Does the name Foxconn ring any bells?
It’s the name of a company based in China that assembles iPads, iPhones and other electronic equipment. In fact, it’s the world’s largest manufacturer of computer components, producing items for Apple, Sony and Nokia and is the largest private employer in mainland China.
The owner is a man called Terry Gou, who started producing plastic parts for TV sets in a factory in Taiwan in 1974. At that time, the company employed ten workers. Mr Gou now employs nearly a million people and he’s in the top 150 world rich list, with a personal wealth of US$5.5 billion.
The Macbook Pro I’m working on may have come from a Foxconn factory. The iPhone4 that I bought a couple of weeks ago almost certainly did. If I succomb to the temptation of buying an iPad, chances are again, at least part of it will have been assembled by Foxconn in China.
About half of Foxconn’s Chinese workforce are based at its main facility in Shenzhen, a vast factory that is more than a square mile in size (2.59 square kilometres).
Is the name ringing any bells yet? It should do. The Shenzhen factory came to international attention in 2010. Here’s an extract from an article from the French news agency AFP explaining why:
At least thirteen Foxconn employees died in apparent suicides last year (2010), which labour rights activists blamed on tough working conditions in a case that highlighted the challenges faced by millions of Chinese factory workers.
The group Students and Scholars Against Corporate Misbehaviour (SACOM) … said many Foxconn employees worked 80 to 100 hours of OVERTIME a month on top of their regular 174 hours. The report said the amount of overtime was more than three times China’s legal limit.
“Most of the workers want more overtime work because the basic salary is not enough for survival,” said SACOM, which said the workers earn about $200 a month, including overtime.
Foxconn’s reaction to the suicides? They put safety nets between the different factory buildings.
In an article on wired.com/magazine in February 2011, Joel Johnson described a visit to the Shenzhen factory.
It’s hard not to look at the nets. Every building is skirted in them. They drape every precipice, steel poles jutting out twenty feet above the sidewalk, loosely tangled like volleyball nets in winter.
The nets went up in May, after the eleventh jumper in less than a year died here. They carried a message: You can throw yourself off any building you like, as long as it isn’t one of these. And they seem to have worked. Since they were installed, the suicide rate has slowed to a trickle.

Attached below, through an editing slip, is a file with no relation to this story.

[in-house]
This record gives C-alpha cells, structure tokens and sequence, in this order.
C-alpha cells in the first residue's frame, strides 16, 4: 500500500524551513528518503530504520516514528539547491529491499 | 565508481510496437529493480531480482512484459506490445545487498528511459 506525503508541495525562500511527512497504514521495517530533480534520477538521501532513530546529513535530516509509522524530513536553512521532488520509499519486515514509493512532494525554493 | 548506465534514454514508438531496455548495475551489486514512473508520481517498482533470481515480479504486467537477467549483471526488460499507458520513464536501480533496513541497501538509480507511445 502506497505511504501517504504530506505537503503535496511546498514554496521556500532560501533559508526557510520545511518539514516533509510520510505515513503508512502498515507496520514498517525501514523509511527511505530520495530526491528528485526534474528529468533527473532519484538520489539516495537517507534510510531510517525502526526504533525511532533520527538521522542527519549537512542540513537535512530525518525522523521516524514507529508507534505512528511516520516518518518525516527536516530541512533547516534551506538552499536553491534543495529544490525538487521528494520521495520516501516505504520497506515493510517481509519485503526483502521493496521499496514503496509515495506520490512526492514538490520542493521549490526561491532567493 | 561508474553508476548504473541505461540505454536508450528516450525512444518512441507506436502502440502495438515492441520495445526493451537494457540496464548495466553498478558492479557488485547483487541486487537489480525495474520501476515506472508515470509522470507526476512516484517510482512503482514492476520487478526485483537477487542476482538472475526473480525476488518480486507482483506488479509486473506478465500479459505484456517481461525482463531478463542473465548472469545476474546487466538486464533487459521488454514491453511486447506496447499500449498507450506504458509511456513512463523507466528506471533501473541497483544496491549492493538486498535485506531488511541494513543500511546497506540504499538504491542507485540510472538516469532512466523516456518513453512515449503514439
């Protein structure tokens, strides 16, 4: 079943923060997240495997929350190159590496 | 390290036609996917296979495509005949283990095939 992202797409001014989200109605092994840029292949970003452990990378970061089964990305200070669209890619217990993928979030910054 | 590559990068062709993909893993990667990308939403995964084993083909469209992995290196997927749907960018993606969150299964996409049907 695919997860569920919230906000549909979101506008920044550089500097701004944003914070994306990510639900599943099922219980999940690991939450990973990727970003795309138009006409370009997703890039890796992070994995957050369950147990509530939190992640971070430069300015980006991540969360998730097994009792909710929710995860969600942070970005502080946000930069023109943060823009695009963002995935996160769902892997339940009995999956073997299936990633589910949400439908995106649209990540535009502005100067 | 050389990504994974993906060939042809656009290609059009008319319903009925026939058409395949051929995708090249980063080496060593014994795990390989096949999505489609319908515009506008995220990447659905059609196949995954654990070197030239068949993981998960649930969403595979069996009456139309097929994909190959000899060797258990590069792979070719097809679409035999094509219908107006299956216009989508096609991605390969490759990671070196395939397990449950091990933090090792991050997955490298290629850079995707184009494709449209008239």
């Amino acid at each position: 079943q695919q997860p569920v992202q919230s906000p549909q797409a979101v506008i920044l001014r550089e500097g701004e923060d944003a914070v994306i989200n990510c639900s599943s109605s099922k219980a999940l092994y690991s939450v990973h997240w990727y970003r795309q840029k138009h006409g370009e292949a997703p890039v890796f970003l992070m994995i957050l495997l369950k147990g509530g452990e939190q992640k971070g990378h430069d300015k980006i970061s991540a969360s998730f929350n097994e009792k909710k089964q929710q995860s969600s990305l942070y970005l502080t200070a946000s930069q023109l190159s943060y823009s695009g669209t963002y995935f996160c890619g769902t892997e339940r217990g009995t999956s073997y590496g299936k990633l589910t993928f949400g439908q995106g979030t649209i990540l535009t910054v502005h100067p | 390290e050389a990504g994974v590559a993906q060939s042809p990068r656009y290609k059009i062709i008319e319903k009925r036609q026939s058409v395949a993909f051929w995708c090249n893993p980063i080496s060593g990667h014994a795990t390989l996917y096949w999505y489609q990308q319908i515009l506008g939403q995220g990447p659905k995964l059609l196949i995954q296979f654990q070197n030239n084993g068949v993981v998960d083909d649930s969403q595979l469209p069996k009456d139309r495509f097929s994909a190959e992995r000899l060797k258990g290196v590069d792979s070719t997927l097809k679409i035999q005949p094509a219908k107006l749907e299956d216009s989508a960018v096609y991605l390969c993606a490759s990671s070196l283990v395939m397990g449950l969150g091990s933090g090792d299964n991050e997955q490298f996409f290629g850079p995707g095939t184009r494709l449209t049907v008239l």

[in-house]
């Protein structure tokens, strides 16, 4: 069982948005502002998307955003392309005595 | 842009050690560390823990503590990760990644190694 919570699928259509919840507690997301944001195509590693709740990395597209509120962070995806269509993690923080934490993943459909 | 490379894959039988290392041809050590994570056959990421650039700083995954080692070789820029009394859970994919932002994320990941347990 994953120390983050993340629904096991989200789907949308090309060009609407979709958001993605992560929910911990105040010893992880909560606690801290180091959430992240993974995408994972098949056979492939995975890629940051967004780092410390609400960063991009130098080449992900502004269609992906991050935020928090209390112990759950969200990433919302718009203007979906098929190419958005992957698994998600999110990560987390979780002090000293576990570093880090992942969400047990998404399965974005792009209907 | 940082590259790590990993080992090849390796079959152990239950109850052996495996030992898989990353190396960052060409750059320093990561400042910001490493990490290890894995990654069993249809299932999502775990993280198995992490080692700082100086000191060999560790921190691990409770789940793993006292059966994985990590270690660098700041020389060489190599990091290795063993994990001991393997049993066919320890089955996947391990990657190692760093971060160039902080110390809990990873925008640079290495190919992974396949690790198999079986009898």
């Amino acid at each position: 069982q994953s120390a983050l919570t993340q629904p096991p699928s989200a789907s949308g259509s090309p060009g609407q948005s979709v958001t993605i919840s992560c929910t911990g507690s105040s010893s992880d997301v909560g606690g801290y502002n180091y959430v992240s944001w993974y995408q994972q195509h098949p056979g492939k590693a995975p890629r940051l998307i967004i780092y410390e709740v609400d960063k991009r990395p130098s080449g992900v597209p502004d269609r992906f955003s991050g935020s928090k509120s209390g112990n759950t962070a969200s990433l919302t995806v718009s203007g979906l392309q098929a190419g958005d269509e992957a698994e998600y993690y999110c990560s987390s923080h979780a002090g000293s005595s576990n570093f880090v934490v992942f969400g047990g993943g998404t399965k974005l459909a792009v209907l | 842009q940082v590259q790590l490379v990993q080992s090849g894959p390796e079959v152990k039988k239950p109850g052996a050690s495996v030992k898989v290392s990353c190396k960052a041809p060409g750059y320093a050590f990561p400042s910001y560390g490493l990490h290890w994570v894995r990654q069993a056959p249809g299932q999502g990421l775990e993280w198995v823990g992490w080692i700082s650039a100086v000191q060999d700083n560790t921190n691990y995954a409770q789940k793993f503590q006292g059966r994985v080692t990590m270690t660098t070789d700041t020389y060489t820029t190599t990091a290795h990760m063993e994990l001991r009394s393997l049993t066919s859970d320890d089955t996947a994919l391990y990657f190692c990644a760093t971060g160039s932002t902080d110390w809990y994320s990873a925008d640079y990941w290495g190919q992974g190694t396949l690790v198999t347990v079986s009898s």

However, the report adds a rather gruesome note:
When one jumper left a note explaining that he committed suicide to provide for his family, the program of remuneration for the families of suicide victims was canceled.
While you’re mulling over the implications of all that, here’s another question: do you know what coltan is? Until last week, I’d never heard of it, now I wish I didn’t know…
Coltan is the industrial name for columbite-tantalite, a black metallic mineral from which the elements niobium and tantalum are extracted. Tantalum is used to manufacture electronic capacitors, used in consumer electronics products such as –you’ve guessed it – computers and cell phones (also DVD players and video games systems).
Coltan is only found in the east of the Democratic Republic of Congo and in a small region of Tanzania. It doesn’t exist anywhere else.
According to the stopchildslavery.com website, an estimated two million Congolese children are forced to work in underground mines, digging coltan by hand. It’s also possible that the export of coltan from DR Congo to European and American markets is helping to finance the civil war there.
I know, I know, there are scary stories about everything we consume, whether it’s food, electronics or clothing. But sometimes a story, two stories in this case, make you want to pause and reflect on stuff you buy.
You’re all reading this on computers, so we’re all part of the problem. Any suggestions how we can live a more guilt-free life and still be connected?
Many thanks to Sara Hannam for reminding me of the Foxconn story, and to Sue Lyon-Jones for bringing the coltan story to my attention.